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PlantFiles: Yam Daisy, Murnong, Native Dandelion
Microseris lanceolata

Family: Asteraceae (ass-ter-AY-see-ee) (Info)
Genus: Microseris (my-kroh-SER-iss) (Info)
Species: lanceolata (lan-see-oh-LAY-tuh) (Info)

3 members have or want this plant for trade.


6-12 in. (15-30 cm)

Unknown - Tell us

USDA Zone 8b: to -9.4 C (15 F)

Sun Exposure:
Sun to Partial Shade

Unknown - Tell us

Bloom Color:
Bright Yellow

Bloom Time:
Mid Spring

Unknown - Tell us

Other details:
Unknown - Tell us

Soil pH requirements:
Unknown - Tell us

Patent Information:
Unknown - Tell us

Propagation Methods:
Unknown - Tell us

Seed Collecting:
Unknown - Tell us

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By kennedyh
Thumbnail #1 of Microseris lanceolata by kennedyh

By kennedyh
Thumbnail #2 of Microseris lanceolata by kennedyh

By kennedyh
Thumbnail #3 of Microseris lanceolata by kennedyh

By kennedyh
Thumbnail #4 of Microseris lanceolata by kennedyh


No positives
1 neutral
No negatives

Gardeners' Notes:

Neutral kennedyh On Nov 27, 2003, kennedyh from Churchill, Victoria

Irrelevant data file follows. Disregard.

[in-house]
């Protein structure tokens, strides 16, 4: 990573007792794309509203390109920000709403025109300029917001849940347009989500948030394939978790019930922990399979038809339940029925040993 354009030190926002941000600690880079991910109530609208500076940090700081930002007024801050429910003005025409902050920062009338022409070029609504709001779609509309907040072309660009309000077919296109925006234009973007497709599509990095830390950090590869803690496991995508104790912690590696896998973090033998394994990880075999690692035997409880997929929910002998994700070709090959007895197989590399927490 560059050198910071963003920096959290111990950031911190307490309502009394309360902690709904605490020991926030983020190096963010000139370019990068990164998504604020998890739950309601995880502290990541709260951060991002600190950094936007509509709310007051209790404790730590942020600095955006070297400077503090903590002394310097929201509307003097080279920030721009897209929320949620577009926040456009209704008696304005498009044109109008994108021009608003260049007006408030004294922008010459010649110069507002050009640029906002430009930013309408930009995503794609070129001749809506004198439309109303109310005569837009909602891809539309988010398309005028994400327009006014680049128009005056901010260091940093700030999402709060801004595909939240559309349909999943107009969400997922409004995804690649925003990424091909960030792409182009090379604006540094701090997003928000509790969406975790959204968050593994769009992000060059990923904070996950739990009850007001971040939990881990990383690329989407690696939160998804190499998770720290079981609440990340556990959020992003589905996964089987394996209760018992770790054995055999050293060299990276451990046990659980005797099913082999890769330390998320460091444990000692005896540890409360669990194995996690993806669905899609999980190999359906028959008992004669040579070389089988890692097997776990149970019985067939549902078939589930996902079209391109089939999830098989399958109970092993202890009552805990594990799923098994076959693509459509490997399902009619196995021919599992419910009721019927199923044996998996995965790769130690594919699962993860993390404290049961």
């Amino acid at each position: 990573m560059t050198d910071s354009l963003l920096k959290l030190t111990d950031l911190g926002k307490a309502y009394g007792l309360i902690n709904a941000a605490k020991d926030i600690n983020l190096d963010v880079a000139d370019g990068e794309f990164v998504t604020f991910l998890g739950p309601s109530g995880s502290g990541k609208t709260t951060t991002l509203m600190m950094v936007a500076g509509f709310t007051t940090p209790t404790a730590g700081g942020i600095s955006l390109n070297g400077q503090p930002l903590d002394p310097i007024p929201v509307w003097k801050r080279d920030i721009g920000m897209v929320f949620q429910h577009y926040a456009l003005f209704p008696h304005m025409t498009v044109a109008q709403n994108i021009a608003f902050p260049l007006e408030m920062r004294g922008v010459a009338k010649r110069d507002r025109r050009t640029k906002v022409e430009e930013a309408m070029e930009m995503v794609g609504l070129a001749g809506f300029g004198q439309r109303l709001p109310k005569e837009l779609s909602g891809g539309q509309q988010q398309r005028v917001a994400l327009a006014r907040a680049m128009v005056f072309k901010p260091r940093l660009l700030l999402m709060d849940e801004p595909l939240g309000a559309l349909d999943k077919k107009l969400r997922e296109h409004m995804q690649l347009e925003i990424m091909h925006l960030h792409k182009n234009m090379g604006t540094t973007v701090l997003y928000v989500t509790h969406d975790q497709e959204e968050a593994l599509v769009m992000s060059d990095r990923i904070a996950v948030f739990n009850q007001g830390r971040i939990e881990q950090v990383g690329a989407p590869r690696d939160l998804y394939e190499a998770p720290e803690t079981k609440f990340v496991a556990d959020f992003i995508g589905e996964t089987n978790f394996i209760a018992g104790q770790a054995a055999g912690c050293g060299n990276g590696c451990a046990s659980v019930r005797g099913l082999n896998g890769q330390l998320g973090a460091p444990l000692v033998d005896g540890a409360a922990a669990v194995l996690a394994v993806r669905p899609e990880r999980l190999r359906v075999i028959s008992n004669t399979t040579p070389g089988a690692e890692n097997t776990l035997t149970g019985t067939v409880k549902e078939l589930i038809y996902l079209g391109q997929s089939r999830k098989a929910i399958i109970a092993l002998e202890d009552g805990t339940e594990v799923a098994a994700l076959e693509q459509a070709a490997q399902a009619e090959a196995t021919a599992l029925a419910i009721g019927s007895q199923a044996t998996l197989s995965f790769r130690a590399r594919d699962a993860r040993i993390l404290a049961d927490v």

Australia (Zone 10a) wrote:

The Yam Daisy is a native Australian plant very similar to many other members of the daisy family. It was extremely common through open forest and grassland, but the introduction of grazing animals, resulted in it disappearing completely from large areas. This was particularly unfortunate, because it was a very important food plant for the native people. In this area, the local Ganai pepole collected the tubers for eating. Tubers were washed and then eaten raw or cooked. They were cooked in the ground until half melted down to a sweet dark-coloured juice, or baked with grass or in baskets. The tubers have a taste of coconut and when boiled were sweet and moist. Yam daisies were harvested year-round, but are least palatable in early winter. They disappeared completely from this region, but we have obtained seed and grown plants and established them in our local park.


This plant has been said to grow in the following regions:

Lea Hill, Washington

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